I have a great friend named Stella. She has a plas­tic pen­ny bank mold­ed into the shape of Ariel, the spunky hero­ine from Disney’s 1989 block­buster The Little Mermaid. Anytime I see Stella, I know the bat­tered but beloved Ariel is close by.

“When I was your age, I told my kinder­garten teacher I was going to be a mer­maid when I grew up,” I told Stella. Stella looked at me with love and not a small amount of pity. “This Ariel is Human Ariel, not Mermaid Ariel,” she explained patient­ly. “She’s wear­ing a dress, which means she has feet. Not a fin.” 

I picked up the bank and ani­mat­ed it, mak­ing it dance around the table as I sang what I could remem­ber of the song Part of Your World, Ariel’s anthem of long­ing to become human.

“I’ve got gad­gets and giz­mos a‑plenty,
I’ve got whoz­its and whatz­its galore,
You want thingam­abobs?
I’ve got twen­ty!
But who cares?
Blah blah blah,
I want mooooore!

Stella’s face scrunched up in dis­taste. She shook her head vio­lent­ly. “Stop Erin. Human Ariel can’t sing!” On this, she was adamant, in that way that only six-year-olds can be. 

“Why not?” I was gen­uine­ly perplexed.

Stella sighed deeply and said, “Because,” and then her voice dropped to a dra­mat­ic whis­per, “the ugly Sea Witch stole her beau­ti­ful voice.” 

I couldn’t remem­ber much more than the fact that the Sea Witch Ursula is por­trayed as the movie’s vil­lain. So more than thir­ty years after my ini­tial The Little Mermaid bap­tism, I rewatched it from a more mature per­spec­tive. 

As the sto­ry goes, Ursula gives Ariel feet so that she can walk on land and hope­ful­ly get the hap­less Prince Eric to fall in love with her. In exchange, Ursula takes Ariel’s siren song from her throat. The deal struck is that mute Ariel has three days to get Prince Eric to kiss her, at which point she’ll become per­ma­nent­ly human, and Ursula will return her voice. If she fails, she has to return to the ocean and become one of Ursula’s poor unfor­tu­nate souls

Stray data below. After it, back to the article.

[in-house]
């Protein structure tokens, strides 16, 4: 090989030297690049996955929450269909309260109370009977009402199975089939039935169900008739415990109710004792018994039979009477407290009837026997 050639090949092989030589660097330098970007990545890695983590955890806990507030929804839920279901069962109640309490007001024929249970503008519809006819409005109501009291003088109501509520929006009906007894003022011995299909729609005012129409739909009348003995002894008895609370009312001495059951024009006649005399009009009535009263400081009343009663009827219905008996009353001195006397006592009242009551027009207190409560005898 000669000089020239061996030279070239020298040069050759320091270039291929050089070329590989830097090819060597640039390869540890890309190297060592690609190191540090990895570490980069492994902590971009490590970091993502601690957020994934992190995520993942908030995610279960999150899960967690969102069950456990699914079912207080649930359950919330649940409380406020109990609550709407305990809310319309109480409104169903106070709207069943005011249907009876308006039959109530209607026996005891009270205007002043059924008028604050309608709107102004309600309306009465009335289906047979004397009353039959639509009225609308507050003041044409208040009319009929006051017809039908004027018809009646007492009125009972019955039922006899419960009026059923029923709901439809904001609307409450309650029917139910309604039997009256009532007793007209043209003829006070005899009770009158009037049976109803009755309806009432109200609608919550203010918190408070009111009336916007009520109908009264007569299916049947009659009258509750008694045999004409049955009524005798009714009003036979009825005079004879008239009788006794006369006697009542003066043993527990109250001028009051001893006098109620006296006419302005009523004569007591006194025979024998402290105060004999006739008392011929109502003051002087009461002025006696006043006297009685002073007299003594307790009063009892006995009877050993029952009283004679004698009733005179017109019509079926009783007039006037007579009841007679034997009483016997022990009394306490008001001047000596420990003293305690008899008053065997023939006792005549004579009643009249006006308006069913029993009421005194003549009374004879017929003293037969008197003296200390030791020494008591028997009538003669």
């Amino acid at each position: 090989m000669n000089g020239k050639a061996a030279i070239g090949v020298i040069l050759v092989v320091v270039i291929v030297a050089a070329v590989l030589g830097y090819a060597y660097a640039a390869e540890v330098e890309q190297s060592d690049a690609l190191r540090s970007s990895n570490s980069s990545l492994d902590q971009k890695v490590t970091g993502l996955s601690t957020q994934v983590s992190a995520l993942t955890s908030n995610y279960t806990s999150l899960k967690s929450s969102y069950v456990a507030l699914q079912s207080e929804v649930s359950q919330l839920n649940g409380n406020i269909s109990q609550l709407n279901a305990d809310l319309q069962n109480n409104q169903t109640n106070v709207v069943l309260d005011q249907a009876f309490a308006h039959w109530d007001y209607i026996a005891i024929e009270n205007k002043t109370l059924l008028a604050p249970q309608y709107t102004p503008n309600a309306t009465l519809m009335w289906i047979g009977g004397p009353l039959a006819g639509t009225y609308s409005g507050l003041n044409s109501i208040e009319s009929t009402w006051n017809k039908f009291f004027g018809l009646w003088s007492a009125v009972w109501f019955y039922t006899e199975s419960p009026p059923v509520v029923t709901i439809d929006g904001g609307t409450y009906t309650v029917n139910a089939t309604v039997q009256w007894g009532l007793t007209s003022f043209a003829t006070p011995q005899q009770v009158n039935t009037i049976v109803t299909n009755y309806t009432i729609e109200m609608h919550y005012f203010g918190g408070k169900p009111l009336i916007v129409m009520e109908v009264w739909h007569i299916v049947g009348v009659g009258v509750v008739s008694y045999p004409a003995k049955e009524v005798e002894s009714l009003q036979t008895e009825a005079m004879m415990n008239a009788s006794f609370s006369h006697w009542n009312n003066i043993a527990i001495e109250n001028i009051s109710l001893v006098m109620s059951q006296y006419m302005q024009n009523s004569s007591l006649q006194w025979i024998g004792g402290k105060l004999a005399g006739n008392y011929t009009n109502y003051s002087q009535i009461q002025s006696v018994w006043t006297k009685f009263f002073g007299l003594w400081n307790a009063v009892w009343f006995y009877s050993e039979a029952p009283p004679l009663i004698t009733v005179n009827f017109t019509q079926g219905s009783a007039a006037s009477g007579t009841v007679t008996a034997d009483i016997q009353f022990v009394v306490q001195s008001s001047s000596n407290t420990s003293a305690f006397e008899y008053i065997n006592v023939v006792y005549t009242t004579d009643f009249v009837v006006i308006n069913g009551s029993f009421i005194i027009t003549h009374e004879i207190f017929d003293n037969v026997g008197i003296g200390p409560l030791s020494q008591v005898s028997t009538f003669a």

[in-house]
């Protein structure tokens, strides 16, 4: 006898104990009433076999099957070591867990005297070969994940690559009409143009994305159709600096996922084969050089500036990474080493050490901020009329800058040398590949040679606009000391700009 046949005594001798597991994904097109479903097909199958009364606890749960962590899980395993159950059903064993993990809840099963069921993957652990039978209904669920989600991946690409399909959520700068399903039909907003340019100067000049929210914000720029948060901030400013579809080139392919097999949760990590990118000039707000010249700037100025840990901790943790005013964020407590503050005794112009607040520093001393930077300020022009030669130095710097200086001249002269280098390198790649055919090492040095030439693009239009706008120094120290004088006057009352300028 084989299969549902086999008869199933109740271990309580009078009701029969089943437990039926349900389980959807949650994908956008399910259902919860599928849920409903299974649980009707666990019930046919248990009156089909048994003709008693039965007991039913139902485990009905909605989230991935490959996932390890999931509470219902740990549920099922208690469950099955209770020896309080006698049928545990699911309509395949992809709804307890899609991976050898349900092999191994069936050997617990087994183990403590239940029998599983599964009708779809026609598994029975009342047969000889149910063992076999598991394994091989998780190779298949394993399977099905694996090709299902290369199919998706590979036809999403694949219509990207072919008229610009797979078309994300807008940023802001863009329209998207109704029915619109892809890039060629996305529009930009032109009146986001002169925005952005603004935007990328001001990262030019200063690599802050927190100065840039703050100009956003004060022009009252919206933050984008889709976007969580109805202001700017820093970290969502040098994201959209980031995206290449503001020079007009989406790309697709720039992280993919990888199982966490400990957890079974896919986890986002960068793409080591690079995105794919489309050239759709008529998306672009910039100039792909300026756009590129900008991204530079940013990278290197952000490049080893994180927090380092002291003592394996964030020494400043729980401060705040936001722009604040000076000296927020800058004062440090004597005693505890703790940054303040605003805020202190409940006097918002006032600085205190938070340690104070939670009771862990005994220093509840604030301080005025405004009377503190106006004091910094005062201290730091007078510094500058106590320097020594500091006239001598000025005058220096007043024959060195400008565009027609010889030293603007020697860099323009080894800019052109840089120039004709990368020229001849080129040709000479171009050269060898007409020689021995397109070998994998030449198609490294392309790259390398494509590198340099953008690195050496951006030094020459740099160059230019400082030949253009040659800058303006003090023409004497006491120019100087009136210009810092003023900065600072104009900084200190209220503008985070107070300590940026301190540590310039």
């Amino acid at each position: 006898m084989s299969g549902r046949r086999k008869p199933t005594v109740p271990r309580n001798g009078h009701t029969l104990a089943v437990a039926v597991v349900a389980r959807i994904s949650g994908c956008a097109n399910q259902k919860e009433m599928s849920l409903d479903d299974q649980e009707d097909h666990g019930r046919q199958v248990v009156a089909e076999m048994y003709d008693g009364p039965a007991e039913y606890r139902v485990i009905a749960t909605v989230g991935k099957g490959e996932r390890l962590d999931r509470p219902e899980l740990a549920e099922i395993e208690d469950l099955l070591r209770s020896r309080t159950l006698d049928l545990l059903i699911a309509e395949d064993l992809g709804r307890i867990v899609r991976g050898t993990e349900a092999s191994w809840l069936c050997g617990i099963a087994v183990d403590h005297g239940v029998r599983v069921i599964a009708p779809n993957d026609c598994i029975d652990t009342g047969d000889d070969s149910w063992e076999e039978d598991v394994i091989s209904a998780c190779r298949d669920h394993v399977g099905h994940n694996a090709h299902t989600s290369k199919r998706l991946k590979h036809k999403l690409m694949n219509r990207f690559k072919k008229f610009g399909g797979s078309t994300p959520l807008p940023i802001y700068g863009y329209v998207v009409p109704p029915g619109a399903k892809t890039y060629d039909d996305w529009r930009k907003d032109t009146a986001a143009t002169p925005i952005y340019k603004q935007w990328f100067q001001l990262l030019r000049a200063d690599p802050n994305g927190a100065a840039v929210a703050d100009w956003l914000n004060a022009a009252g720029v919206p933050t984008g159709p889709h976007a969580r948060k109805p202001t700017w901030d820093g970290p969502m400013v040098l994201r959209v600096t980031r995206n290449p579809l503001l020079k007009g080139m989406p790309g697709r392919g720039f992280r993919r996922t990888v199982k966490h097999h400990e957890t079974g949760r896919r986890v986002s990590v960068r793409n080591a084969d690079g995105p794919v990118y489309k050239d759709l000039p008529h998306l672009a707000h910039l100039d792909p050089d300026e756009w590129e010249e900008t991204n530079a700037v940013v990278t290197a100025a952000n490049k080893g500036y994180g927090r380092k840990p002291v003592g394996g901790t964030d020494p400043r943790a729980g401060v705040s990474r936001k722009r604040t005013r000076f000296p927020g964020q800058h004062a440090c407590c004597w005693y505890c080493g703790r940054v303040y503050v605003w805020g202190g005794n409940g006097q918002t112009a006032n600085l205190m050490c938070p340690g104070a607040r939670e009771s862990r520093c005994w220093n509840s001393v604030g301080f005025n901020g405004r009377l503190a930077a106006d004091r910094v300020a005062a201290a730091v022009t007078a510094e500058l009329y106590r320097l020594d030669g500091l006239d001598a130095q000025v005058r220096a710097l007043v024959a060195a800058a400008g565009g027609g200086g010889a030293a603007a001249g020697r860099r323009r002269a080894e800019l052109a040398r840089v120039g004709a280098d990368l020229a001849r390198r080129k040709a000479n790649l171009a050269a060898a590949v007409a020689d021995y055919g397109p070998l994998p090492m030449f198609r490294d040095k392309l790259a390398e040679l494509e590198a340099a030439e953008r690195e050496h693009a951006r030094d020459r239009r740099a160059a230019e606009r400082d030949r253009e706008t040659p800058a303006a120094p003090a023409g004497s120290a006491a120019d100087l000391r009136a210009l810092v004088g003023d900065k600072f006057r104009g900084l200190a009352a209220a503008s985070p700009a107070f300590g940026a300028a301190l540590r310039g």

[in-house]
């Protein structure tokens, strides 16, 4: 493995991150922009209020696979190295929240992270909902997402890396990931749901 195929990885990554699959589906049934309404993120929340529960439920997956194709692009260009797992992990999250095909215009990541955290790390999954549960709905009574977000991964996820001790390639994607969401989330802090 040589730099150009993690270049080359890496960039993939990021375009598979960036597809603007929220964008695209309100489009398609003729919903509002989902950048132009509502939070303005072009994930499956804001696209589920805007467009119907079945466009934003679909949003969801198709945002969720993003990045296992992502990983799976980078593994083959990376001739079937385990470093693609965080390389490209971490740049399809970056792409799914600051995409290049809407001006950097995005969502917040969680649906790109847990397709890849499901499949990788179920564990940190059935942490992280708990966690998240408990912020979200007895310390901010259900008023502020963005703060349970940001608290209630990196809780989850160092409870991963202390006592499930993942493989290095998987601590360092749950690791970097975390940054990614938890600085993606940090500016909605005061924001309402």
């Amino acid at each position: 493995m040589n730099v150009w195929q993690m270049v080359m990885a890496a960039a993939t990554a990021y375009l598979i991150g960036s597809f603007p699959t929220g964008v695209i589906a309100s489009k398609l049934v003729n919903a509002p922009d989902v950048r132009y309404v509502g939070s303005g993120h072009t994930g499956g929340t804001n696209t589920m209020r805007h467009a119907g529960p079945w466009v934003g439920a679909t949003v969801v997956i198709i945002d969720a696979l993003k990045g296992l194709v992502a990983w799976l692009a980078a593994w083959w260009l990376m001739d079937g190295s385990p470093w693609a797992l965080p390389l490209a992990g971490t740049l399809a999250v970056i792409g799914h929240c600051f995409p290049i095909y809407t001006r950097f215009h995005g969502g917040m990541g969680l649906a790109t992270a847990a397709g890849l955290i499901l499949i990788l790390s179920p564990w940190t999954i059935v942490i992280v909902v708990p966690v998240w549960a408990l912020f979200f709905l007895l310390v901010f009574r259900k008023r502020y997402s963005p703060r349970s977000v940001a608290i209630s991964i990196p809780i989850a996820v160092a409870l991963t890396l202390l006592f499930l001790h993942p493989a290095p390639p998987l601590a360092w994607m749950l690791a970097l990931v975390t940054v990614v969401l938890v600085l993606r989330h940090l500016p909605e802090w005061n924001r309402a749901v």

On view­ing it again as an adult, I real­ized that I had got­ten it all wrong. Ursula doesn’t steal Ariel’s voice. It was a trade, not a theft. Ariel signed the con­tract of her own free will.

It’s actu­al­ly King Triton, Ariel’s own father, who silences her.

Triton learns that Ariel has gone to the sur­face of the ocean to inves­ti­gate humans and is furi­ous. Triton roars, “As long as you live under my ocean, you’ll obey my rules!” Ariel tries to defend her­self, “But if you would just lis­ten…” and Triton cuts her off, “Not anoth­er word!”

Not. Another. Word. 

His way or the high­way is a tale too oft told. Women are silenced by the patri­archy, not each oth­er. But the world attempts to dis­tract our focus, makes us believe that it’s oth­er women of whom we should be scared. Cruella. The Evil Queen. Baba Yaga. The Queen of Hearts. That awful (pre­tend) moth­er in Tangled. The hor­ri­ble step­moth­er (and step­sis­ters) in Cinderella. Maleficent. Hansel and Gretel’s witch. These tropes teach us that women want to silence each oth­er, out of jeal­ousy, spite, or insecurity.